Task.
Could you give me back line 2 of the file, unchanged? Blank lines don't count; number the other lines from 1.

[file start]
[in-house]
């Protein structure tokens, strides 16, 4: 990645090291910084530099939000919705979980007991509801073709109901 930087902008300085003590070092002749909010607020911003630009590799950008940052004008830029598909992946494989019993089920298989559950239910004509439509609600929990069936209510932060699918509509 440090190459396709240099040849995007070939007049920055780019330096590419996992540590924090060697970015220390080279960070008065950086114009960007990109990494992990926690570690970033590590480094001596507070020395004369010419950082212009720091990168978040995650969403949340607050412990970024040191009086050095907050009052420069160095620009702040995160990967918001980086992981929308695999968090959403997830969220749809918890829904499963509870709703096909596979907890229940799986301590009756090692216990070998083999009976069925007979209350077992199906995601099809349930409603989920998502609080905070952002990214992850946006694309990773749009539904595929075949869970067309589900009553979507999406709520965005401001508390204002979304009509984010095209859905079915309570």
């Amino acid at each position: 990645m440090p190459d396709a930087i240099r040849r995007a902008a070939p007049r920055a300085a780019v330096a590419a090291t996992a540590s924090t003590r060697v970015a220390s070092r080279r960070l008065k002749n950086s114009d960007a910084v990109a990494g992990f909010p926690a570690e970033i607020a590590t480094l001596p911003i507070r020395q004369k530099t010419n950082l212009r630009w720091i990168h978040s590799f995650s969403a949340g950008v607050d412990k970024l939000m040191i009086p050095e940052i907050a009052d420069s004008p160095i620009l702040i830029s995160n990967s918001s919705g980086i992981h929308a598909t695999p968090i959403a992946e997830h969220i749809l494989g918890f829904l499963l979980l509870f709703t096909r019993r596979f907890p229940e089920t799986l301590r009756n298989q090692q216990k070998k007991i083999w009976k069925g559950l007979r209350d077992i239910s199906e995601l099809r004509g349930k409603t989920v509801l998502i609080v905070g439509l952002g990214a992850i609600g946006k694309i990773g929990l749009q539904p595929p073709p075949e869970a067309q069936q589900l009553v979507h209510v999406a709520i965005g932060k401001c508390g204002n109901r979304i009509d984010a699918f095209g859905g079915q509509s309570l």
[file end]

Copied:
């Protein structure tokens, strides 16, 4: 990645090291910084530099939000919705979980007991509801073709109901 930087902008300085003590070092002749909010607020911003630009590799950008940052004008830029598909992946494989019993089920298989559950239910004509439509609600929990069936209510932060699918509509 440090190459396709240099040849995007070939007049920055780019330096590419996992540590924090060697970015220390080279960070008065950086114009960007990109990494992990926690570690970033590590480094001596507070020395004369010419950082212009720091990168978040995650969403949340607050412990970024040191009086050095907050009052420069160095620009702040995160990967918001980086992981929308695999968090959403997830969220749809918890829904499963509870709703096909596979907890229940799986301590009756090692216990070998083999009976069925007979209350077992199906995601099809349930409603989920998502609080905070952002990214992850946006694309990773749009539904595929075949869970067309589900009553979507999406709520965005401001508390204002979304009509984010095209859905079915309570």